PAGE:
Archive for the ‘Book reviews’ Category

From the Big Bang to Quantum Resurrection

Source: Sterling Publishing, New York

Physics, while undoubtedly fascinating as a means to understand the world, and the cosmos, can be a hard sell to the general public, and even to scientists trained in the natural sciences, such as Botany, or Ecology.

Science writers and journalists tend to be from natural science backgrounds, which probably doesn’t help, and there is a definite lack of passionate physicists that also happen to be great communicators.

That’s why Clifford Pickover, a profilic US author and scientist, is so important. He brings Physics to life in his latest book, The Physics Book, From the Big Bang to Quantum Resurrection 250 Milestones in the History of Physics.

Clifford charts the entire history of Physics, from the Big Bang, 13.7 billion years ago, through the most important discoveries made by mankind, right up to the present day. He also takes a look at the potential future for the Universe, whether it will continue to expand at an accelerating rate or not, as well as some possible futures for mankind.

He tackles questions like, Is time travel possible (theoretically – yes)?, Will scientists be able to create an invisibility cloak (yes again apparently)? and will all of us, after we die, reappear as ourselves again in the Universe, given enough time? – the idea of quantum resurrection.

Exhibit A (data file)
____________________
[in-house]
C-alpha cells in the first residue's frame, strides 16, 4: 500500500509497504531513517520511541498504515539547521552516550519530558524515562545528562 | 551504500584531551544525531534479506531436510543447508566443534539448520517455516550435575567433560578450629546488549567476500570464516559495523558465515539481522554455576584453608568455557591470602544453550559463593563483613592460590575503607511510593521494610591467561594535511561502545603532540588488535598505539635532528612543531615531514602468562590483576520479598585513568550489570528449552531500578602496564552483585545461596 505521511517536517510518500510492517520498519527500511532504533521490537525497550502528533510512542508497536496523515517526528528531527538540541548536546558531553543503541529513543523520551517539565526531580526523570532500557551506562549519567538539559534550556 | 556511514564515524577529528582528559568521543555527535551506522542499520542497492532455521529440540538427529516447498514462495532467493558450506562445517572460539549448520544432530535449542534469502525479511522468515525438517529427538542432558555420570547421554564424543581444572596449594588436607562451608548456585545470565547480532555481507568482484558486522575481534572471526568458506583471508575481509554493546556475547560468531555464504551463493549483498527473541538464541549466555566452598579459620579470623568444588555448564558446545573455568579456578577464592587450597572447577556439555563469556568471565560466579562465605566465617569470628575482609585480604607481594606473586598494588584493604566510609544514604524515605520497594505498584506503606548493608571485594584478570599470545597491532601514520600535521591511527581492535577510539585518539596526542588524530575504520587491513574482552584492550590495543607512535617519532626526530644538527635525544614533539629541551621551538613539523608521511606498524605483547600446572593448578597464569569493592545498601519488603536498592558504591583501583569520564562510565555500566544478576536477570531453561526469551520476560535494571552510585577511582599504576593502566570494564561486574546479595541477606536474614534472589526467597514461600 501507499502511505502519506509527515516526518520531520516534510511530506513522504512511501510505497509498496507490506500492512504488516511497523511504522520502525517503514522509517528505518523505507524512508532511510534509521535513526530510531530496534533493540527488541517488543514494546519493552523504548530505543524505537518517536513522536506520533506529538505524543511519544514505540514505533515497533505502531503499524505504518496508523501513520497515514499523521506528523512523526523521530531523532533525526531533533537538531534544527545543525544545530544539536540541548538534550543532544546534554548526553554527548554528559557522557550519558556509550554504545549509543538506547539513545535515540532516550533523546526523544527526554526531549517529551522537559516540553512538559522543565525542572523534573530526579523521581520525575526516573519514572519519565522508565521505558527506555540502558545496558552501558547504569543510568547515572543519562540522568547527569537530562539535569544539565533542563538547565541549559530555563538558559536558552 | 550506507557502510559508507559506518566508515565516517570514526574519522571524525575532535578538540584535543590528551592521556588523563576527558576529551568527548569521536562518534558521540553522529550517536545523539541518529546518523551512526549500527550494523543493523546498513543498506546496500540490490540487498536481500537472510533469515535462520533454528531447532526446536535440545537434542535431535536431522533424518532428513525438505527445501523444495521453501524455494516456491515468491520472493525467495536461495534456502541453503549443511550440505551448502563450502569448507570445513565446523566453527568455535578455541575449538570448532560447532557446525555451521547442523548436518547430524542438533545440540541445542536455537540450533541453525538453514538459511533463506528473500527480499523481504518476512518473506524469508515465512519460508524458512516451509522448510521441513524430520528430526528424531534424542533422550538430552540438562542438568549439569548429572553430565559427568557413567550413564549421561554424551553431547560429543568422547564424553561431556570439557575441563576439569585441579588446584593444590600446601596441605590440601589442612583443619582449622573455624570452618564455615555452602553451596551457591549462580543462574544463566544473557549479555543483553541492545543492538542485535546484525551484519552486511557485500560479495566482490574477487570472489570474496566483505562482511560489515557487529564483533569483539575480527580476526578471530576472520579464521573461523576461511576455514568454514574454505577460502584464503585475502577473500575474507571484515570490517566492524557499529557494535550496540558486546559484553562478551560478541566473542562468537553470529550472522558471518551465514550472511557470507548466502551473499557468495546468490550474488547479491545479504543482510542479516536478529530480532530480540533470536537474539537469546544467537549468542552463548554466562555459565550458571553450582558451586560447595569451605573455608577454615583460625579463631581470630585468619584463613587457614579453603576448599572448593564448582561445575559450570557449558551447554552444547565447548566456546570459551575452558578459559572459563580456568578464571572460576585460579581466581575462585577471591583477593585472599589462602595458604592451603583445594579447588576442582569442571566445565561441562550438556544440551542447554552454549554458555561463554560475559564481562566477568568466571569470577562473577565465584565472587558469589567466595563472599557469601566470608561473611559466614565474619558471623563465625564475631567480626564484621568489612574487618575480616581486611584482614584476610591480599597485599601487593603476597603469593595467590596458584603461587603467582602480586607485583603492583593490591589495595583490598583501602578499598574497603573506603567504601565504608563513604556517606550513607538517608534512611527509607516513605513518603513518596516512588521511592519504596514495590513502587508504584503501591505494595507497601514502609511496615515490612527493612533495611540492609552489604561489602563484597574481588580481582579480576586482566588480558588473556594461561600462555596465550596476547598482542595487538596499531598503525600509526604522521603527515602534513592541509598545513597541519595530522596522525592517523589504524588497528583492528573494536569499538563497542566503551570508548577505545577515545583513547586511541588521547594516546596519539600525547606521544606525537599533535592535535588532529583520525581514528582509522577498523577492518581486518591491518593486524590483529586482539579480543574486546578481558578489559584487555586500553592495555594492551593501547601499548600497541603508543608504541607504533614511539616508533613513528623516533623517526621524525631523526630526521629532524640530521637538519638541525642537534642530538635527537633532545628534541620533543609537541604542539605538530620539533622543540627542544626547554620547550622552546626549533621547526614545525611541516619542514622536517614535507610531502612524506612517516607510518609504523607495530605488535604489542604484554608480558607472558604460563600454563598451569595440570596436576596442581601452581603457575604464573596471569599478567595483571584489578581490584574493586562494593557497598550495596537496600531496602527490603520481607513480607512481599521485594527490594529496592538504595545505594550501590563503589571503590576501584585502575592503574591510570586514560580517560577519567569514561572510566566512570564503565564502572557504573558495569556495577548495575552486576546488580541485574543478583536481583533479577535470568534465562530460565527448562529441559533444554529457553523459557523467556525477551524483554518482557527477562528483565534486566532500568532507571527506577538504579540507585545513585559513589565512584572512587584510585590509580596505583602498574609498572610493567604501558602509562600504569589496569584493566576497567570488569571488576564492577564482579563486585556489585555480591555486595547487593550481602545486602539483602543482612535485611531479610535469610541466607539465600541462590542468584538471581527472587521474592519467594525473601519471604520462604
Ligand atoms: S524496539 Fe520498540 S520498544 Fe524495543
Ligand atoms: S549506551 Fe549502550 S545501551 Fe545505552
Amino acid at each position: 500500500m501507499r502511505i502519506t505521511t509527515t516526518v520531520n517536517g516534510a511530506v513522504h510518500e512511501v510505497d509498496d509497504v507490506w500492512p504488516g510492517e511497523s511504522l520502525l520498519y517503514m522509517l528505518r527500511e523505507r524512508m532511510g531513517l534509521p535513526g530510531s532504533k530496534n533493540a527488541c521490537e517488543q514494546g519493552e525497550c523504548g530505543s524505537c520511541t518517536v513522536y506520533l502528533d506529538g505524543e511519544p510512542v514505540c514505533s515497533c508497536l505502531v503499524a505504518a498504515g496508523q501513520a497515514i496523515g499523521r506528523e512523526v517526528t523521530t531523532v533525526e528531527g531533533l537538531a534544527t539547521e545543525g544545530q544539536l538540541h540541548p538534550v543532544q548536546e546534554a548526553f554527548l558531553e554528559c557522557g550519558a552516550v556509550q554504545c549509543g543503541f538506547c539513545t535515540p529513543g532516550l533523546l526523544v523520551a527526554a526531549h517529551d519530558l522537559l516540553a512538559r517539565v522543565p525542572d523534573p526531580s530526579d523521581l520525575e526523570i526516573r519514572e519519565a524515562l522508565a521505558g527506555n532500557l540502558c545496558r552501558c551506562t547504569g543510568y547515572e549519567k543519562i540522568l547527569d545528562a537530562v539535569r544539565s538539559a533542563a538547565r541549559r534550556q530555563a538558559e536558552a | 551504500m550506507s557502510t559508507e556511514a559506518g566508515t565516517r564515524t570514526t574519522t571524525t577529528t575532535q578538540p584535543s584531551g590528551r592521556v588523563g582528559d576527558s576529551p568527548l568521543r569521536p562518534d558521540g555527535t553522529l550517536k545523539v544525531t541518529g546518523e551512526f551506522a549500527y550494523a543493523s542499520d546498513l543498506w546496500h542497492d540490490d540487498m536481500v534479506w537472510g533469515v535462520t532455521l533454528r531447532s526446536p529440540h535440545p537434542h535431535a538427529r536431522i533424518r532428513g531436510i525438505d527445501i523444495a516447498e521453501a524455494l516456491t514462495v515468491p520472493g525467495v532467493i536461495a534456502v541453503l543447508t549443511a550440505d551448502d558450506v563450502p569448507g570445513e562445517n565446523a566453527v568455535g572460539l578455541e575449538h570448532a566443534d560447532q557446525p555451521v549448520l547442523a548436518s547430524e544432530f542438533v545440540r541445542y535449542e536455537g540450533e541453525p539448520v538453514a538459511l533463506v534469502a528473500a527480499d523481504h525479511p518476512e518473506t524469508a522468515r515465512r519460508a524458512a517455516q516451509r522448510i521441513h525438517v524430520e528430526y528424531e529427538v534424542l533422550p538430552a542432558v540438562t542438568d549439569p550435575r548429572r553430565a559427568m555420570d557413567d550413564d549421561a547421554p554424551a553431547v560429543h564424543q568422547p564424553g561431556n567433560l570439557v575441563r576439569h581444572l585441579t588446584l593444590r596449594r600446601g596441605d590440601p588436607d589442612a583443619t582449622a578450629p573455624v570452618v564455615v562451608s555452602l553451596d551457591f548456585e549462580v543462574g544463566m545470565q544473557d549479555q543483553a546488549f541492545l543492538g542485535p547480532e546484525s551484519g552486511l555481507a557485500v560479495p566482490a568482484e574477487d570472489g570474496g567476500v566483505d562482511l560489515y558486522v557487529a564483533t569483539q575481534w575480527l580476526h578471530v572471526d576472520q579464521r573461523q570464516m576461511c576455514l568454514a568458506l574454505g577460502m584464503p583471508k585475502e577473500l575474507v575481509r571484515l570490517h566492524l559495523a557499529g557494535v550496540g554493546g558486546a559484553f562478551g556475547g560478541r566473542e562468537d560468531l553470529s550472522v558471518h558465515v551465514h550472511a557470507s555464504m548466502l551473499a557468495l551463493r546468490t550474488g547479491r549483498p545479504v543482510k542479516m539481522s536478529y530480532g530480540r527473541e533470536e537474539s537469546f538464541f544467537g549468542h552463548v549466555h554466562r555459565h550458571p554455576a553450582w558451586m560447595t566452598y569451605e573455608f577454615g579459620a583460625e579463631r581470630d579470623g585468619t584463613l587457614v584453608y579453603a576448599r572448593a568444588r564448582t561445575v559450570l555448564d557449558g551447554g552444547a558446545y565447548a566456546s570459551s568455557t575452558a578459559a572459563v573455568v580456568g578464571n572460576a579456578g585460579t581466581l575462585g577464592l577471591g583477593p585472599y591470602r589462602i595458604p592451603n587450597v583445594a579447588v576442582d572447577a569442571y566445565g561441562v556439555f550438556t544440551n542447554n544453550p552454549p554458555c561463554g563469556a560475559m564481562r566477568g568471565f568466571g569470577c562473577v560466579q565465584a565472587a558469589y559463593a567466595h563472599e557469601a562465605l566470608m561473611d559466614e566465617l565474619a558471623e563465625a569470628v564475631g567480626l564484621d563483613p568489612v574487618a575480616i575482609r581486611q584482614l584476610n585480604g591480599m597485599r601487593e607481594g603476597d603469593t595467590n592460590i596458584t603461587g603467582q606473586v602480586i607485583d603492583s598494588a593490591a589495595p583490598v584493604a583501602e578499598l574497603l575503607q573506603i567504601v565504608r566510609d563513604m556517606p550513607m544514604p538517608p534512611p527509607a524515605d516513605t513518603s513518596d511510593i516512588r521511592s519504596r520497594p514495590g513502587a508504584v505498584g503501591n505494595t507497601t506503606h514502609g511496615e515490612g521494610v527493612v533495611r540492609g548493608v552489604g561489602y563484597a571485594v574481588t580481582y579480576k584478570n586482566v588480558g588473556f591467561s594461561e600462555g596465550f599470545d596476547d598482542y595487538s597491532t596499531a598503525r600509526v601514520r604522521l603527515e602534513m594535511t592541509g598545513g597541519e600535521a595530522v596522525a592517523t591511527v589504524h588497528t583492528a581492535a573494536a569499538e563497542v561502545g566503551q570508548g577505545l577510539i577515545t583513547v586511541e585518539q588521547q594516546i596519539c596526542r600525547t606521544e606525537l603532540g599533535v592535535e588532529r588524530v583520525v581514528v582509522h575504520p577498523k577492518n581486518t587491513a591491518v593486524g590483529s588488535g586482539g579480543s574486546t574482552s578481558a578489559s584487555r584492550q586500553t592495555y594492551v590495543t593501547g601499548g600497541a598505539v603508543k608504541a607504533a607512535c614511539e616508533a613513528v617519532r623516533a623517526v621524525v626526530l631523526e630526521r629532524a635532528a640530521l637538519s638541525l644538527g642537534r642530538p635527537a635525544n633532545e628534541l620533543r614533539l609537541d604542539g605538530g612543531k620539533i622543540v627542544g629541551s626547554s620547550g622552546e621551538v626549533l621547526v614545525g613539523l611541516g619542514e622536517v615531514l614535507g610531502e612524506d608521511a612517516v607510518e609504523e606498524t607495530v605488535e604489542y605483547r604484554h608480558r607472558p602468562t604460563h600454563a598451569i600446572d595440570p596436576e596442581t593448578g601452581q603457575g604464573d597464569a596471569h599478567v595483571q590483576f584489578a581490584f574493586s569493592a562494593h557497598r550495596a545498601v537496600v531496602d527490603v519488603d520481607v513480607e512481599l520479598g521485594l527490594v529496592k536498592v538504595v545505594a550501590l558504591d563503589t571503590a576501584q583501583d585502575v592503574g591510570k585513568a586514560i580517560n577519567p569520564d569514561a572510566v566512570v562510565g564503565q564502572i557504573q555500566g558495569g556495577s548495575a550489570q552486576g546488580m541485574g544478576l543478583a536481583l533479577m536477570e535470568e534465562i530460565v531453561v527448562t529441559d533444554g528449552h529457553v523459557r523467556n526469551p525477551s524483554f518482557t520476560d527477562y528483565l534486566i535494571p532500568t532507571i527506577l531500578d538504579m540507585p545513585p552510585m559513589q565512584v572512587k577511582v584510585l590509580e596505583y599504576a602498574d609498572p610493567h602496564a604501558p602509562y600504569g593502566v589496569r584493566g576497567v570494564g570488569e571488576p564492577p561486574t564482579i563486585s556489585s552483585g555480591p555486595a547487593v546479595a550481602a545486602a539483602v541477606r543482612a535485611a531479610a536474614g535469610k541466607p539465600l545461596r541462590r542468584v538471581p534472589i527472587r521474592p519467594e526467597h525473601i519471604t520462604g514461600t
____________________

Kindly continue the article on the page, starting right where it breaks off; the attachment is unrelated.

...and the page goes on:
Cleverly, he has decided to tackle his topics, one page at a time, so that if you are bored with quantum resurrection, then simply flip to the page on the Big Bang, or the one which discusses whether we are living in a computer simulation (alá the film The Matrix) or not.

This book is well written, and cleverly structured, and a good reference book to have for anyone interested in developing a basic understanding for the most important concepts and ideas in Physics.

Interview with Clifford Pickover

Broadcast on 1.12.2011 on 103.2 Dublin City FM

When Ireland was ‘Wolf Land’

Wolves were in Ireland long before humans arrived, perhaps as long ago as 30,000 years back when they would have moved across Ice sheets from continental Europe into a land that was, at that stage, like today’s Siberian tundra.

(Picture Credit: Four Courts Press)

The archaeological evidence suggests that they lived here in plentiful numbers, that is until a systematic process of extermination resulted in the last wolf being killed, most likely in 1786.

In fact, Wolves were plentiful in Ireland long after they had been hunted to extinction in England and Wales, and to a lesser extent Scotland. This was why Ireland was referred by some outsiders as ‘Wolf Land’.